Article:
If you haven’t heard, there’s a new federal chief information security officer in town — or, in the White House. The Office of Management and Budget announced Grant Schneider as the second federal CISO, filling the shoes of Greg Touhill after he stepped down in January 2017.
Schneider previously served as Defense Intelligence Agency chief information officer, and was deputy CISO to Touhill. He was appointed interim CISO after Touhill’s departure, and now his title is permanent. We’re sure Schneider has his own pile of cybercritical issues to prioritize and manage, but we thought we’d help with a list of our own:
Bumping Up FITARA Scores
According to the most recent Federal IT Acquisition Reform Act Scorecard 6.0 from May, four agencies received an F, five received a D and five received a C under transparency and risk management. Having visibility into system networks — like who's on the network and which adversaries are trying to breach them — is crucial. And risk management is an important part of system, network and cybersecurity as a whole.
Boosting Situational Awareness
According to OMB’s Federal Cybersecurity Risk Determination Report and Action Plan published in May, 38 percent of federal cyberincidents did not have an identified attack vector. In other words, agencies couldn’t identify the method of attack or attack vector in 11,802 of the 30,899 cyberincidents that compromised information or system functionality in FY 2016. OMB said it’s helping to implement a cyberthreat framework so cyberthreats and risks can be communicated quicker.
Mitigating Ransomware Attacks
Ransomware is growing at a yearly rate of 350 percent, according to Cisco’s 2017 Annual Cybersecurity Report. And financial damages are skyrocketing; Cybersecurity Ventures predicts ransomware and other cybercrimes will cost the global economy $6 trillion per year by 2021.
Holding Agencies Accountable for Managing Risk
Agencies lack a standardized process for managing risk, and accountability is uneven across the federal government, according to OMB. Agency heads need to be accountable for their security and governance processes, perhaps by implementing quarterly risk assessments that track agency progress in deploying cybersecurity controls. OMB said it’ll use its visibility into agency cybersecurity spending to make sure agencies invest in the right protections, so this may be a priority area for the CISO.
Keeping Up to Date with Tech and People
Of the top four cybersecurity challenges Touhill told GovernmentCIO Media in an interview, replacing antique equipment and software, and keeping up with out-of-date personnel, was a must. According to Touhill’s “law,” one human equals 25 computer years. “If you take a look at people, processes and technology as the keystones of a good security program, you need to make sure you’re keeping up to date with the people, process and technology,” he said. Right now, Touhill thinks we’re 9.5 years behind where we need to be.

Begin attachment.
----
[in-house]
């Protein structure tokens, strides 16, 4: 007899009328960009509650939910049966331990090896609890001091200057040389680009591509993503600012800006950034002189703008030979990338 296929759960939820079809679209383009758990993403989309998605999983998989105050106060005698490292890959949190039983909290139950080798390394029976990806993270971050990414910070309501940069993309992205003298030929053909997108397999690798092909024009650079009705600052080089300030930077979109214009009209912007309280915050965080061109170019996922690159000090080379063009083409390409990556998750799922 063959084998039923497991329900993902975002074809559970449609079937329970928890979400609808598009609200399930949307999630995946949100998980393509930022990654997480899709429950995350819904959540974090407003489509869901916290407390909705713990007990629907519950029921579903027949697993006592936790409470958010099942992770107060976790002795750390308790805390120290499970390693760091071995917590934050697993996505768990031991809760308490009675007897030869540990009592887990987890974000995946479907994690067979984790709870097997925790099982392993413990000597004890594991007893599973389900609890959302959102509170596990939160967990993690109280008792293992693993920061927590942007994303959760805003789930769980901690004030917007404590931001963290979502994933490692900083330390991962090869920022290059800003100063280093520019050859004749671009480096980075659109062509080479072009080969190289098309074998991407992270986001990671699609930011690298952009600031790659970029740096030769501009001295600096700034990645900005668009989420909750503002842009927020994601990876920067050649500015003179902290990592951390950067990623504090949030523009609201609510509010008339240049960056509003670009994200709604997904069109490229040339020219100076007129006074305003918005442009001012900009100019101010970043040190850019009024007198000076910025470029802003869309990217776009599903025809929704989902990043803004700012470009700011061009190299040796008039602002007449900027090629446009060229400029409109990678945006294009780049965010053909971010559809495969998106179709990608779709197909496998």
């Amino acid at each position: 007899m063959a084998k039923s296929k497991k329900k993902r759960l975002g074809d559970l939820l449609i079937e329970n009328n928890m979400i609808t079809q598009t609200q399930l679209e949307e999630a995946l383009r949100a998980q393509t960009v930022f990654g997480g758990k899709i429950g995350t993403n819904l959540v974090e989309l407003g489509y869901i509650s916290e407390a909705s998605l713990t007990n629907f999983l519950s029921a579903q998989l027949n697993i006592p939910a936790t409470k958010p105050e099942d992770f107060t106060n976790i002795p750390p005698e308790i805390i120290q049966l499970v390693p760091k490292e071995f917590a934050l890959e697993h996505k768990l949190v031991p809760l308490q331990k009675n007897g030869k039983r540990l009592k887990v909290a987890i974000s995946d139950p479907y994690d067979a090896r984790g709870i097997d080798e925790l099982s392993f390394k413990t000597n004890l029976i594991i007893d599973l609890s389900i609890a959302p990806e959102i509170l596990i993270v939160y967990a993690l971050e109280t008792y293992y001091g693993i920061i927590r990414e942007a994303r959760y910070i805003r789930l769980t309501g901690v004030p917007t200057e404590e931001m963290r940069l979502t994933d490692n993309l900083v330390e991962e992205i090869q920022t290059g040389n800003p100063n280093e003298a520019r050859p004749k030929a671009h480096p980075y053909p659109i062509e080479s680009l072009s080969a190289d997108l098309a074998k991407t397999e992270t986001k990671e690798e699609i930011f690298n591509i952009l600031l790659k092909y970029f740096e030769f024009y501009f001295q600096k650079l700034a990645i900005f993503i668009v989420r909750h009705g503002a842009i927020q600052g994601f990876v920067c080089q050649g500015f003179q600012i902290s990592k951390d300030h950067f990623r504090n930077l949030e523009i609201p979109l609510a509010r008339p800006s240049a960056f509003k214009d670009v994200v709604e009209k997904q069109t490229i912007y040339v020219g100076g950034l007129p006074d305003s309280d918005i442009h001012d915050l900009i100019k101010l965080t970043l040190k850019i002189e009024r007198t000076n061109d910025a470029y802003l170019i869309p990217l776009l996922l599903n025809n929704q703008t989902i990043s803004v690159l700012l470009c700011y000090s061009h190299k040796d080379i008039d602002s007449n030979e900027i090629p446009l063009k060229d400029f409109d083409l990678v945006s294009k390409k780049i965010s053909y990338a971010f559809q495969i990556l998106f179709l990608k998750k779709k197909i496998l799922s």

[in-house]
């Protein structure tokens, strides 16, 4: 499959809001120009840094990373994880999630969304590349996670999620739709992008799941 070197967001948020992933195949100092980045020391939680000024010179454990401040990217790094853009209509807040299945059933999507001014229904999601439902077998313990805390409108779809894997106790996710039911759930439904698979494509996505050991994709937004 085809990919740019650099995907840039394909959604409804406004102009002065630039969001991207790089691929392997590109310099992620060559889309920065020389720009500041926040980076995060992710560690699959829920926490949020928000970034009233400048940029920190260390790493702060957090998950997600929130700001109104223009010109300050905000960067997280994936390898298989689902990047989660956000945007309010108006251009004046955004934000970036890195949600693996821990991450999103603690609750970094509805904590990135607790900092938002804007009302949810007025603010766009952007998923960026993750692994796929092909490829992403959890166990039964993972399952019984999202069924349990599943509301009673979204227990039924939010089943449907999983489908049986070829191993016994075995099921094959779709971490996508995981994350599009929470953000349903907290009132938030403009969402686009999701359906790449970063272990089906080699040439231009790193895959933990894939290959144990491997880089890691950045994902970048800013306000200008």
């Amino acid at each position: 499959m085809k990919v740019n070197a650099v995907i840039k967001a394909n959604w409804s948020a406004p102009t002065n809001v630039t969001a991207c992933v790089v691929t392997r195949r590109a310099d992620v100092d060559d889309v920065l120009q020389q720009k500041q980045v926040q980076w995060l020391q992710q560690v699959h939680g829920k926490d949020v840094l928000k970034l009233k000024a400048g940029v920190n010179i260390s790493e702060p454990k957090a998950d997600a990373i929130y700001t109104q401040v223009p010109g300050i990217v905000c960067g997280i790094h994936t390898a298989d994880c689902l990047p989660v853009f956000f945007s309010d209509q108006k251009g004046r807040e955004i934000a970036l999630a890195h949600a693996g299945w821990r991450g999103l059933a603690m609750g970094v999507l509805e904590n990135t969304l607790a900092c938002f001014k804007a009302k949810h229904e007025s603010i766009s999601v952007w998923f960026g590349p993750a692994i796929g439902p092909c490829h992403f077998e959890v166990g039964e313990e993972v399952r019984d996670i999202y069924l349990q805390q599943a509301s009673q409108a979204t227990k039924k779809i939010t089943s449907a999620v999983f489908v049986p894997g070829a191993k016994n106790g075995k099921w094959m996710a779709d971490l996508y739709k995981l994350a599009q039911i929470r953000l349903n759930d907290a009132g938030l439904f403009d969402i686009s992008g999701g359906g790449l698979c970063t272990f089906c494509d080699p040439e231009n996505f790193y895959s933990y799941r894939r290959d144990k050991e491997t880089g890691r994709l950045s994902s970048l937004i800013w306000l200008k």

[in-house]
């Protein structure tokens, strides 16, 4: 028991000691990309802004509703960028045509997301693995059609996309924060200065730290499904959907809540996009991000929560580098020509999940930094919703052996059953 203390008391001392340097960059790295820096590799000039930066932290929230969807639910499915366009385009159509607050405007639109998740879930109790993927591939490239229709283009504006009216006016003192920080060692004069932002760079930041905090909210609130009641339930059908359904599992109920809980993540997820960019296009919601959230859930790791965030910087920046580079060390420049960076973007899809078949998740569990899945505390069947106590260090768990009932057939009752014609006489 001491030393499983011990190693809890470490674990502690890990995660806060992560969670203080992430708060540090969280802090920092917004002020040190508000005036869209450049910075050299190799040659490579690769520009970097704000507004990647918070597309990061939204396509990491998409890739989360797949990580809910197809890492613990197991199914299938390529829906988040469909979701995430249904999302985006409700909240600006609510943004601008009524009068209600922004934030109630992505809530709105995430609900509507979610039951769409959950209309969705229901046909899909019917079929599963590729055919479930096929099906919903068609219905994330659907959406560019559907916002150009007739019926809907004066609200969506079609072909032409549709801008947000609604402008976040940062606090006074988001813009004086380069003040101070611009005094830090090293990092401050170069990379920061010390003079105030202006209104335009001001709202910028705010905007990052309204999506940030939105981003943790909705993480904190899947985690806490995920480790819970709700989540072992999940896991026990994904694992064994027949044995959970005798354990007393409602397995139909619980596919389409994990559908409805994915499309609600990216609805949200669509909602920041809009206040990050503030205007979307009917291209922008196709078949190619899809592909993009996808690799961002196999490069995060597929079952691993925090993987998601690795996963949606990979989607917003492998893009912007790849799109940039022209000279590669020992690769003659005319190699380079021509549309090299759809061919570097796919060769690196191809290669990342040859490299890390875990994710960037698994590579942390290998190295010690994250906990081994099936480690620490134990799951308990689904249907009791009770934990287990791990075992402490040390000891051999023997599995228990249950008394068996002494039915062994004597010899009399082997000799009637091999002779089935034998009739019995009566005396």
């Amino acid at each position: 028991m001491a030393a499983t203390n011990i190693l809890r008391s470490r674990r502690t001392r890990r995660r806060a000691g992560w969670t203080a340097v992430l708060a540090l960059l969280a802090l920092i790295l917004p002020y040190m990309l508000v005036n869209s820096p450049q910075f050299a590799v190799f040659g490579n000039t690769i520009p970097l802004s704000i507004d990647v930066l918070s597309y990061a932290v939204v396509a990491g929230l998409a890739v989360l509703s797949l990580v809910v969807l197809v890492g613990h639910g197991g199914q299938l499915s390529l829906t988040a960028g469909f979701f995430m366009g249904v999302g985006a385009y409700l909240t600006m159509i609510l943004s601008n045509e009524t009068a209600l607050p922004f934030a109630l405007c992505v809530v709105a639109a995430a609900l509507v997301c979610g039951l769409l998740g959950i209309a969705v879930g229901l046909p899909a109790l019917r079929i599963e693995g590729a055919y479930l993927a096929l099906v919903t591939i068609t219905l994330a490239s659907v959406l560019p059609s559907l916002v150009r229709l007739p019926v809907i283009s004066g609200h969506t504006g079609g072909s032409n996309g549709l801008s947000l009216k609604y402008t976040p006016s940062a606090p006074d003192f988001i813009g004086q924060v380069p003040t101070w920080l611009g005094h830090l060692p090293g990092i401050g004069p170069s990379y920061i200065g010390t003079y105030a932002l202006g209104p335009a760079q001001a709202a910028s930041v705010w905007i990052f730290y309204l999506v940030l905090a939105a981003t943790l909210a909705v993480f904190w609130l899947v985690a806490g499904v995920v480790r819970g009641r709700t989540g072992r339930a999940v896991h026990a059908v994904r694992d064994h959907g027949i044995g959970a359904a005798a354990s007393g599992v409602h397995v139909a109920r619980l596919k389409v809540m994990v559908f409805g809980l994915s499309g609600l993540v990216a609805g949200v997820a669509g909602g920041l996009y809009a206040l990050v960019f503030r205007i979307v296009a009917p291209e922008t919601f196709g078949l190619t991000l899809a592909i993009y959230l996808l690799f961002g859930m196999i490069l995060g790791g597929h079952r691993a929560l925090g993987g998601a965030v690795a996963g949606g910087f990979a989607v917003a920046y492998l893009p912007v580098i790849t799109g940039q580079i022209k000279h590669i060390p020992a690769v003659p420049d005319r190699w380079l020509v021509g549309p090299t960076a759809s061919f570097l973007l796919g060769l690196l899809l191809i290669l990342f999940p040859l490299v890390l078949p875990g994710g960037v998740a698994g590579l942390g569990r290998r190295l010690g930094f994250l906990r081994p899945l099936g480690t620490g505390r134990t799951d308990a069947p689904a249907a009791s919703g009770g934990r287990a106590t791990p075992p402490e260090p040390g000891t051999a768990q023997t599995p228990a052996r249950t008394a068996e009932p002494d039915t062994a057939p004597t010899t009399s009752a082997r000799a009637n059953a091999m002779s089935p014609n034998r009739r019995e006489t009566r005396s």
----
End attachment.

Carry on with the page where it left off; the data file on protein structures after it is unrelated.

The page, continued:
Standardizing IT Capabilities Governmentwide
OMB’s risk assessment also found agencies lack standardized cybersecurity processes and IT capabilities, negatively impacting the ability to see and fight off threats. Congress has enhanced CIO authorities and IT spending visibility through FITARA, but it’s not enough. How can an agency mitigate threats when they can’t identify them? They need to improve access management, email consolidation, and software and application standardization; and someone needs to oversee it.
Protecting Election Systems & U.S. from State-Sponsored Attacks
This isn’t just a job for the CISO, but for the overall cybercritical space. In 2016, the Homeland Security Department issued a statement about the Russian government’s intention to interfere with the U.S. election process, compromising emails from citizens, institutions and political organizations. Though Christopher Krebs, undersecretary for DHS’ National Protection and Programs Directorate, said there is no evidence of specific hacking of election systems for upcoming midterms, there are vulnerabilities to U.S. electronic election systems by nature. Plus, Booz Allen listed compromising political elections as part of its “9 Ways Cybercriminals Will Make Waves in 2018” predictions report.
Improving Network Visibility
The OMB report found 27 percent of agencies said they can detect and investigate attempts to access large volumes of data, but what about the rest? This leaves 73 percent of agencies at risk or high risk in this area. They’re lacking the ability to see what is going on in their networks, or detect data exfiltration to properly respond to cyberincidents. To start, the CISO should prioritize rolling out DHS’ Continuous Diagnostics and Mitigation program enterprisewide, and helping to consolidate agency security operation centers that currently don’t communicate with one another.
Securing the Nation’s Critical Infrastructure
This, too, is a collective responsibility among all sectors — and according to Sabra Horne, director of DHS’ Stakeholder Engagement and Cyber Infrastructure Resilience division, of the 16 critical infrastructure sectors, the electrical, financial services and IT sectors draw significant importance. They’re largely interconnected and can have the most devastating and cascading damages if hit. Earlier this year, MIT Technology Review predicted cyberphysical attacks on critical infrastructure are ones to watch in 2018.
Deploying Proper Security on Emerging Technologies
The growing number of connected devices mean more endpoints for network entry; artificial intelligence and machine learning provides transformative capabilities to government but also a new weapon for adversaries; and cryptocurrency mining is spurring a new kind of cryptomining attack. One person can’t track all of these advancing technologies, but they come with their own set of security and privacy challenges that must be addressed before enterprisewide adoption.